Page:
“It is a terrible thing to see and have no vision.”
“I can teach anybody how to get what they want out of life. The problem is that I can't find anybody who can tell me what they want.”
"Vision without execution is hallucination.”
"The very essence of leadership is [that] you have a vision. It's got to be a vision you articulate clearly and forcefully on every occasion. You can't blow an uncertain trumpet."
What we learned:
What I learned about articulating a vision is that it is extremely important for a leader to express their vision in a way that their team can connect with and invest in. Their vision needs to become the team’s vision. As a leader you need to paint a picture that can inspire and motivate your team.
Articulating a vision is an art that every leader must either be born with or learn. From our reading of Henry the V, we learned that one must inspire and move in order to get results. King Henry spoke to his men as brothers and spoke of the victory that they would achieve and how they would become immortalized as heroes; he clearly delineated the path never painting it easy, but reminding them of the reward at the end. Martin Luther King Jr.’s “I have a Dream” speech also had this quality. He articulated his dream and in turn inspired others to unite so that the dream could one day become reality. One thing that really stuck with me is that you not only have to articulate the vision, but you must also act on the vision. A great leader then must dream, paint the picture of his dream, and then materialize it!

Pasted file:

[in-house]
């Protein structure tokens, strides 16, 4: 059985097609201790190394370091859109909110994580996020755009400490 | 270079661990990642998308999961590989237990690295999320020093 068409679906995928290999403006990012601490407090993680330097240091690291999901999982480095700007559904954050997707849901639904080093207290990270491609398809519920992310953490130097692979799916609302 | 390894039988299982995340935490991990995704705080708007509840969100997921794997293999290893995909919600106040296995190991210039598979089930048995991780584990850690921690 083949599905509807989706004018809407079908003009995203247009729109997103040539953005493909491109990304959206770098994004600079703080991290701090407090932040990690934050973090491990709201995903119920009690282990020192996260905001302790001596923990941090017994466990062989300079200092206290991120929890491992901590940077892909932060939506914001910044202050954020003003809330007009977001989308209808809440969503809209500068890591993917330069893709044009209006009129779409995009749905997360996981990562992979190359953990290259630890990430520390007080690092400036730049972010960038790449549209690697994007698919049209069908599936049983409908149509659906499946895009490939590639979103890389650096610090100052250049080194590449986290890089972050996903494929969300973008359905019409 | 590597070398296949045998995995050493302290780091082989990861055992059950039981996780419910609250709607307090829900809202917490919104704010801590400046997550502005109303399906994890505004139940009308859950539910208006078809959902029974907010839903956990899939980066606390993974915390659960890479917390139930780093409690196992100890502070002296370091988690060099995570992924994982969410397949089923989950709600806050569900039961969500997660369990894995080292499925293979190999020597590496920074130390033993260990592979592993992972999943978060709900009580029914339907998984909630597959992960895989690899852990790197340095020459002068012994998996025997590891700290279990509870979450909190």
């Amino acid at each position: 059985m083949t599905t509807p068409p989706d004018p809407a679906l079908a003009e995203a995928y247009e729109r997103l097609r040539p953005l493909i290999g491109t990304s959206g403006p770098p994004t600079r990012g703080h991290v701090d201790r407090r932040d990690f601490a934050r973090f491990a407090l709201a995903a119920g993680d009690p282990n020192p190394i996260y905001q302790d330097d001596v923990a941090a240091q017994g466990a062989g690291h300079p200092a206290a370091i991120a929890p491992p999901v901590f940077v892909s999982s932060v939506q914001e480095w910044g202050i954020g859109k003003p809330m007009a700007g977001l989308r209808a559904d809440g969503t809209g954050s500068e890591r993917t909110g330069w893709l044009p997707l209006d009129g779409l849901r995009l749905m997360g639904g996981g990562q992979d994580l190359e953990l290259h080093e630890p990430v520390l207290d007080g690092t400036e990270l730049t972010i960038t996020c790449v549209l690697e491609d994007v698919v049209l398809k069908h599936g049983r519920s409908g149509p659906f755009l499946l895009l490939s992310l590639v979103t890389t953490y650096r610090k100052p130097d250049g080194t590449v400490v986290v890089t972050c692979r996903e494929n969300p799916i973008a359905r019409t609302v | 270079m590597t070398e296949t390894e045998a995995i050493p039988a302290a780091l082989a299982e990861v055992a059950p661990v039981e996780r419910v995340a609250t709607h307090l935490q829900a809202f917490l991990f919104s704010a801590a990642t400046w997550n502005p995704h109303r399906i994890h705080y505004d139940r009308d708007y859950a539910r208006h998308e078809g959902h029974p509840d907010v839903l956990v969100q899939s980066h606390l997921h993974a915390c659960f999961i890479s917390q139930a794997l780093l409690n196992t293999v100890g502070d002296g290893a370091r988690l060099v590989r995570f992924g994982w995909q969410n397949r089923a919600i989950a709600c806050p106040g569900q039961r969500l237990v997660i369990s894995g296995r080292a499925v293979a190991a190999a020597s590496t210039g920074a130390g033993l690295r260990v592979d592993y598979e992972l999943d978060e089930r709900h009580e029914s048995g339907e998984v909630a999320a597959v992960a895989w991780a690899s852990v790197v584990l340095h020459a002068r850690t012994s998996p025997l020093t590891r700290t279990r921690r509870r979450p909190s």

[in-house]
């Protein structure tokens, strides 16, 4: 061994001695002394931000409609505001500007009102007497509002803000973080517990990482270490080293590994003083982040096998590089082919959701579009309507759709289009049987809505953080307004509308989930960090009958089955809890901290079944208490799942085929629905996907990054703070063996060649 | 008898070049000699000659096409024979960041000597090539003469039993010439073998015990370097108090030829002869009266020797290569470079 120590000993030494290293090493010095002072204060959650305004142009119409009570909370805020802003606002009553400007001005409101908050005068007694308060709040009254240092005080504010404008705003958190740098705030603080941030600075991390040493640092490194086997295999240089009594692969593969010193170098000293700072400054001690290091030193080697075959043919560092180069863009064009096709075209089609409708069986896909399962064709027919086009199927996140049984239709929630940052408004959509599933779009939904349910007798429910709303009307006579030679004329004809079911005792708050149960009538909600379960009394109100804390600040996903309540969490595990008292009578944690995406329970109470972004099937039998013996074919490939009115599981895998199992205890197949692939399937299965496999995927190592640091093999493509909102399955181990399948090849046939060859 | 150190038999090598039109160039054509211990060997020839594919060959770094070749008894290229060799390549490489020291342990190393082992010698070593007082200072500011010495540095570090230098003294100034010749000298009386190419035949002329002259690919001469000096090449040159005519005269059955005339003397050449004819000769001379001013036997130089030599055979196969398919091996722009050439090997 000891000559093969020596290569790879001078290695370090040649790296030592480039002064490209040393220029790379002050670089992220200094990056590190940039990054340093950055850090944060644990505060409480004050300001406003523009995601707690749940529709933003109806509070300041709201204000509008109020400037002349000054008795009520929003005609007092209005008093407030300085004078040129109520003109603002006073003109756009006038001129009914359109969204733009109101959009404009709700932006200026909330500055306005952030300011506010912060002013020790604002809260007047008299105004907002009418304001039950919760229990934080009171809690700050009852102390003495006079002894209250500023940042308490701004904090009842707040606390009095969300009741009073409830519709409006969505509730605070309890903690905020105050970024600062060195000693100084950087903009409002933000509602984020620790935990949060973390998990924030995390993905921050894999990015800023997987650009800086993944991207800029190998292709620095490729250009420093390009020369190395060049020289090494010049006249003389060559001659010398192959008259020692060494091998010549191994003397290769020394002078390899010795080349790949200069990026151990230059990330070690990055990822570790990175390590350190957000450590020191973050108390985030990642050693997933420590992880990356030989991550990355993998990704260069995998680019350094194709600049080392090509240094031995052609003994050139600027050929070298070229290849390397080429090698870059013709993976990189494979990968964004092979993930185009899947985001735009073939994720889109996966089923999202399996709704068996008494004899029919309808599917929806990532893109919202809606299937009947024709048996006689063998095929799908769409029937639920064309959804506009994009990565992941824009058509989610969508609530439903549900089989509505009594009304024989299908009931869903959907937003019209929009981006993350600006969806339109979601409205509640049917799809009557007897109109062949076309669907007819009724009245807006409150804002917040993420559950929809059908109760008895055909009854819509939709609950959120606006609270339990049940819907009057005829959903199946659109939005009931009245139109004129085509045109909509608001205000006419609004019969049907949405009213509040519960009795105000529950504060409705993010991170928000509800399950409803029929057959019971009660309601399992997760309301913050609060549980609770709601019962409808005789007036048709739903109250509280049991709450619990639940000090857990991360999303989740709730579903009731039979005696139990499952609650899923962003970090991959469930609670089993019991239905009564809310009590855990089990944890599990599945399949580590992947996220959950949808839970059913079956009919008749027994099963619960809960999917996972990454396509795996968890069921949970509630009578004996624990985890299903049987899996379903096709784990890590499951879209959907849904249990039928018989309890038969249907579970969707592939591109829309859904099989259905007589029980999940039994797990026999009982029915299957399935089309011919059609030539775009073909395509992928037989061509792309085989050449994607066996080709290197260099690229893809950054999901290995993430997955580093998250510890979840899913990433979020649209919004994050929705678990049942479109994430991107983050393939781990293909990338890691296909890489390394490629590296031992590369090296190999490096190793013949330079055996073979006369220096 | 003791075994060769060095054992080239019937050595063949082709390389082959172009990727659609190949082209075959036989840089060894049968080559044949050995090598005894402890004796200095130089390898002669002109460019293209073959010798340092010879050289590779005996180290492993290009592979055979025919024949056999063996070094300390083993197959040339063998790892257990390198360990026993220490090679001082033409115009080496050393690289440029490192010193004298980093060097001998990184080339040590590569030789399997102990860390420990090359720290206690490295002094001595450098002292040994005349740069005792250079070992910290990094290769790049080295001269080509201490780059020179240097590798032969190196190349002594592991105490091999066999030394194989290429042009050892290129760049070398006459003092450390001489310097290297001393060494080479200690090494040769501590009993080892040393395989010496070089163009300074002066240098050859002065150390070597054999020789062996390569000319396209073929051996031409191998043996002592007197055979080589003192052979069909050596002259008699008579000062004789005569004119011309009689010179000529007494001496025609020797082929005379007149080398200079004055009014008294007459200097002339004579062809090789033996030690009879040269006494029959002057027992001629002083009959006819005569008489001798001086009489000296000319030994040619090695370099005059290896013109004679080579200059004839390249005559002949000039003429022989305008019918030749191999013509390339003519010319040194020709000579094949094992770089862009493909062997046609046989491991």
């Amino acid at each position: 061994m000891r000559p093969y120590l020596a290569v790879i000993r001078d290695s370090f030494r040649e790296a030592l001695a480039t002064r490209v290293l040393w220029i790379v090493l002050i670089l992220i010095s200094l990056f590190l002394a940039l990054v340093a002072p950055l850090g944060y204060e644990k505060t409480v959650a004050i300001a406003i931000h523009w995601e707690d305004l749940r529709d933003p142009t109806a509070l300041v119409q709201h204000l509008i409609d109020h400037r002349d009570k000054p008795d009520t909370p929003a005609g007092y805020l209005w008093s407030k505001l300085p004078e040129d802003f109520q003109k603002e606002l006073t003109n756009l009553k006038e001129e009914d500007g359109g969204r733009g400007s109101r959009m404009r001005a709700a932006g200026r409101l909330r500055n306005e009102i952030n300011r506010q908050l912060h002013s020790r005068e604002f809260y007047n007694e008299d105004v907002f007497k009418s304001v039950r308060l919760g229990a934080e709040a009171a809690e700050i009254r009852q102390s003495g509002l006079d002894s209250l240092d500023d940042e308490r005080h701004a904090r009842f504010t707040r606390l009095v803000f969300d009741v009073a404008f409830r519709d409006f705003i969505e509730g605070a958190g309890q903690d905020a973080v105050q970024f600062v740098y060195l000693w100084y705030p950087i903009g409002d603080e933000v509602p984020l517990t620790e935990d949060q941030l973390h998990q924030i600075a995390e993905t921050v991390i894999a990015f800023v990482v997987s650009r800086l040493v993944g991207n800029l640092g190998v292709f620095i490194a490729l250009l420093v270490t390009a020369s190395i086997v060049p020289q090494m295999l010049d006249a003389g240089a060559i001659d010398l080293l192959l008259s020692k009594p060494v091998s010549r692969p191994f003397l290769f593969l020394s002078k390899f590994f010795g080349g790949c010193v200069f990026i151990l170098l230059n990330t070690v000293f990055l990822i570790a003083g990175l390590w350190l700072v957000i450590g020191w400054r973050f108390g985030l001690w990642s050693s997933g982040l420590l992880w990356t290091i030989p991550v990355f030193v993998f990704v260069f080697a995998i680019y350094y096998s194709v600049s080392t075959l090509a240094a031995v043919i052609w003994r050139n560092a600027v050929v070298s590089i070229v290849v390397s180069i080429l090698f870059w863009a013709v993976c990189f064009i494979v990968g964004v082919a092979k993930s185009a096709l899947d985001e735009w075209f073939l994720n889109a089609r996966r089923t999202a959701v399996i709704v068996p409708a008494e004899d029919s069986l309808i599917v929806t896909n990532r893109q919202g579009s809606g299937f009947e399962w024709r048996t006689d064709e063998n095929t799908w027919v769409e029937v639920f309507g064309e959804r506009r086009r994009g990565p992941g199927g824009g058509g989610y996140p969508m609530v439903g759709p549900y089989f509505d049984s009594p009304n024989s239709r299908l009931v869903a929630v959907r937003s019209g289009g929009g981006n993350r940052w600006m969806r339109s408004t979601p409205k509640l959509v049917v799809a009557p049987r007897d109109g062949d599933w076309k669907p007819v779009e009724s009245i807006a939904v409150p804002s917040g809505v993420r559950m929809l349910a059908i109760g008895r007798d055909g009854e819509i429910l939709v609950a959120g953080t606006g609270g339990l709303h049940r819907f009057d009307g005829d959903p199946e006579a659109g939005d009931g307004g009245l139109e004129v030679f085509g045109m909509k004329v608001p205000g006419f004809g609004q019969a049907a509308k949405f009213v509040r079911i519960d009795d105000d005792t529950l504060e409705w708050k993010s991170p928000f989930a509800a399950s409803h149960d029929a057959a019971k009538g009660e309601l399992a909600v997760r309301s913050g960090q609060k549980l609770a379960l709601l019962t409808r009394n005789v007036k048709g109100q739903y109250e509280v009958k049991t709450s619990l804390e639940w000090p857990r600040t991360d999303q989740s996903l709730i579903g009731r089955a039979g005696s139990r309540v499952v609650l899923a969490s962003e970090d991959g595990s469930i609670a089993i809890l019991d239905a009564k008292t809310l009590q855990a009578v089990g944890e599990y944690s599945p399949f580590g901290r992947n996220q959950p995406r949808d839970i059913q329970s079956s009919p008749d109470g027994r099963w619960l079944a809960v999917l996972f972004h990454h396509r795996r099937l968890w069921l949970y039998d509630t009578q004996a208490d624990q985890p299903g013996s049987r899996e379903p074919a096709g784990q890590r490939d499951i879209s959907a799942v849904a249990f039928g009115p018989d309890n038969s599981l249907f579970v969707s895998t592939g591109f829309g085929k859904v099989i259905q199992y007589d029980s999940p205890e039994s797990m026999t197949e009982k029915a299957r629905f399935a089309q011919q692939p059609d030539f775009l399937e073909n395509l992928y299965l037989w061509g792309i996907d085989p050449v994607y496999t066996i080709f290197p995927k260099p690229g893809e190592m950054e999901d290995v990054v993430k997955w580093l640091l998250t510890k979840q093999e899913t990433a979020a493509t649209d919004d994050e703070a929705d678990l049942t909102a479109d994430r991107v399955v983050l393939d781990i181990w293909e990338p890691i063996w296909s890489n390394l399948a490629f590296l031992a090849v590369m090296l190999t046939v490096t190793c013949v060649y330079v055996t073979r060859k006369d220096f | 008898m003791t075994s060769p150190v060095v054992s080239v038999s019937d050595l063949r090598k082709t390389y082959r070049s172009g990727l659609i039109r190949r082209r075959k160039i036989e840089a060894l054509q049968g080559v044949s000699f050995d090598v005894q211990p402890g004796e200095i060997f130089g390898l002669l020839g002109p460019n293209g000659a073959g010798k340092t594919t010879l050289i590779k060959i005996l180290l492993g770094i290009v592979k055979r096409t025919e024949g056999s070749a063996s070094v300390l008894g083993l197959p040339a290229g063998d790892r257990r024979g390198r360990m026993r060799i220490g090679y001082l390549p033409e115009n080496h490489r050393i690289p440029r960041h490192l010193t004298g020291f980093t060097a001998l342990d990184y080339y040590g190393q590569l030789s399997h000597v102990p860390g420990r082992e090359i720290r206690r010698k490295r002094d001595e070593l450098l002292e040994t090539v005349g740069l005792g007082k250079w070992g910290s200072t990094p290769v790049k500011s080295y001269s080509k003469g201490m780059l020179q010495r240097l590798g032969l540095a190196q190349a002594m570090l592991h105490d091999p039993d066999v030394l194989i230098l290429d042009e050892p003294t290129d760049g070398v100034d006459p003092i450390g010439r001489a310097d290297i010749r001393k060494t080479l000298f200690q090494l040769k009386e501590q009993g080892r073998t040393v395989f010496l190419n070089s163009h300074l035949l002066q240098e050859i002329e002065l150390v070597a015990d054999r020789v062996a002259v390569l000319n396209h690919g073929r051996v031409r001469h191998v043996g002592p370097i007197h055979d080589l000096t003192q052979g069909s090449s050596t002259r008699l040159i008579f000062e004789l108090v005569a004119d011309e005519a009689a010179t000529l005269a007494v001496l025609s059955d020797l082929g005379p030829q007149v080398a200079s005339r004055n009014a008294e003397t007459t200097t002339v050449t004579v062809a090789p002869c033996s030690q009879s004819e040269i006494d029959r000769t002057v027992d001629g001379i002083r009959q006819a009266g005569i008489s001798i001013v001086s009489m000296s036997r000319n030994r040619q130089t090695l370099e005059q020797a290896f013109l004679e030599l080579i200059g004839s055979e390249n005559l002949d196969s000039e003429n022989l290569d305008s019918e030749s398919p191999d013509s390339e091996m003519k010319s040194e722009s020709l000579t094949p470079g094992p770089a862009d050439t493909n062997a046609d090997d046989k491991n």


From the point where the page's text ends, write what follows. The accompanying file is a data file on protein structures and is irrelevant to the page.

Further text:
Despite having a career in business administration, and having heard and read many times about the leadership’s maxim articulating a vision, I believe to have just fully understood the significance of this precept. I did so during the Fundamentals of Leadership Academy. I understood that a leader’s vision stems from an injustice that demands restoration, from a situation that can be improved. I also learned that articulating a vision was about being able to portray a better tomorrow, to portray the possibility of an improved reality. Reading in class about The Gettysburg Address of Abraham Lincoln, I found his vision in the words “that we here highly resolve that these dead shall not have died in vain, that this nation, under God, shall have a new birth of freedom”. Similarly, I have a visual memory of what Martin Luther King Jr. described in his speech I Have a Dream. I still remember the images of a better tomorrow that he eloquently drew in his speech of 1963, and that we discussed in class.